Green Shoots For Existing Homes Ahead of Spring Market
Thu, 22 Feb 2024 18:23:00 GMT
Prospects for the spring market look a bit brighter as January numbers show an increase in both the pace of existing home sales and the size of the unsold inventory. The National Association of Realtors® (NAR) said sales of pre-owned single-family houses, townhomes, condominiums, and cooperative apartments were at a seasonally adjusted annual rate of 4.00 million. This was an increase of 3.1 percent from the December rate of 3.88 million and was 1.7 percent below the pace in January 2023. December sales figures were also revised slightly higher, cutting the previously reported year-over-year decline nearly in half to -3.7 percent. Single-family home sales rose from 3.48 million in December to 3.6 million, a gain of 3.4 percent, and remained lower year-over-year by 1.4 percent. Condo sales were flat at an annual rate of 400,000 and were 4.8 percent lower than one year earlier. Existing home sales beat analysts’ expectations, but not by much. The consensus forecast from Econoday was 3.97 million. “While home sales remain sizably lower than a couple of years ago, January’s monthly gain is the start of more supply and demand,” said NAR Chief Economist Lawrence Yun. “Listings were modestly higher, and home buyers are taking advantage of lower mortgage rates compared to late last year.” Those listings did expand in January, up 2.0 percent to 1.01 million units. This is estimated to be a 3.0-month supply at the current rate of sales, but that estimate is virtually unchanged from that in both December and January 2023. Properties typically remained on the market for 36 days in January, up from 29 days in December and 33 days in January 2023.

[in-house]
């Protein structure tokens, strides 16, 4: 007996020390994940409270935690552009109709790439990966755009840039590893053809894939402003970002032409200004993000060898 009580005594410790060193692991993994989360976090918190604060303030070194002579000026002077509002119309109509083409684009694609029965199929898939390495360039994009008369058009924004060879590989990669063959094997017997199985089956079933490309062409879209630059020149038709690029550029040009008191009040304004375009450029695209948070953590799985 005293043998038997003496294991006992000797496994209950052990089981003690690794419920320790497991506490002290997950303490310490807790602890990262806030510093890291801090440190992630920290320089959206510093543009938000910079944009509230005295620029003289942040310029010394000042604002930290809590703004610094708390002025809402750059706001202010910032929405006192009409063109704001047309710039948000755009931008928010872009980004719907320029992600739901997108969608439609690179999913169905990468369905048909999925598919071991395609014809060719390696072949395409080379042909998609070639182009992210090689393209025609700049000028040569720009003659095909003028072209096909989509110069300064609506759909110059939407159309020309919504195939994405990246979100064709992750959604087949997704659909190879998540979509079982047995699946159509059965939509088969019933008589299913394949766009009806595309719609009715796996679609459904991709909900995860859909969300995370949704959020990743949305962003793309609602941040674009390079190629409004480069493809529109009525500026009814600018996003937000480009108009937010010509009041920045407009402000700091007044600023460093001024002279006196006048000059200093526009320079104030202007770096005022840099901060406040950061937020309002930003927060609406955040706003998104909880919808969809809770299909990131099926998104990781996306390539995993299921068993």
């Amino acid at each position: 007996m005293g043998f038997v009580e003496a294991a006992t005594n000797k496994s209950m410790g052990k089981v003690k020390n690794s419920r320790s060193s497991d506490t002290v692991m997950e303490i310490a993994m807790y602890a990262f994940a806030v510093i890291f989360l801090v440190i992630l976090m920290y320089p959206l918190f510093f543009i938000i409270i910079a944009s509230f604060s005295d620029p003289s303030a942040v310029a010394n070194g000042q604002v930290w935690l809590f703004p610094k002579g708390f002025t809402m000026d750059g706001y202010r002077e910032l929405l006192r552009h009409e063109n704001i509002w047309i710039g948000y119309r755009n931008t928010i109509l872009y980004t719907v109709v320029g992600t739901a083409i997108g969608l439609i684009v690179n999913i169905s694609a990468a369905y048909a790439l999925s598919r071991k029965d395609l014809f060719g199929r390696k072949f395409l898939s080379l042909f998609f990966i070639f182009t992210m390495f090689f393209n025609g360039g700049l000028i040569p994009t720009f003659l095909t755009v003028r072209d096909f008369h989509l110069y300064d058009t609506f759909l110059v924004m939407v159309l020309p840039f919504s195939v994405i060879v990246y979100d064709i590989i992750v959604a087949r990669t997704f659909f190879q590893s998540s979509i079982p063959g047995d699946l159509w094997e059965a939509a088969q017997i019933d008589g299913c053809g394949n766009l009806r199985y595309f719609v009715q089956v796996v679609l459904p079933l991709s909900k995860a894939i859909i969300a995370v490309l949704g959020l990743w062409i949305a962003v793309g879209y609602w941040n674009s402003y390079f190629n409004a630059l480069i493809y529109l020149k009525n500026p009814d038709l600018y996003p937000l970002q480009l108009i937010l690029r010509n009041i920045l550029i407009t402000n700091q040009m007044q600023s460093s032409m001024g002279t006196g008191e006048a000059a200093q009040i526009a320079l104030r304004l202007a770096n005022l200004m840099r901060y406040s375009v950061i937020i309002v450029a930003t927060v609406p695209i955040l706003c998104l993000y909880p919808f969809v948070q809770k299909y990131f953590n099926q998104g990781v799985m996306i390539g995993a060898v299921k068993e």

Mortgage Applications Decline, Rates Back Over 7%
Wed, 21 Feb 2024 13:43:03 GMT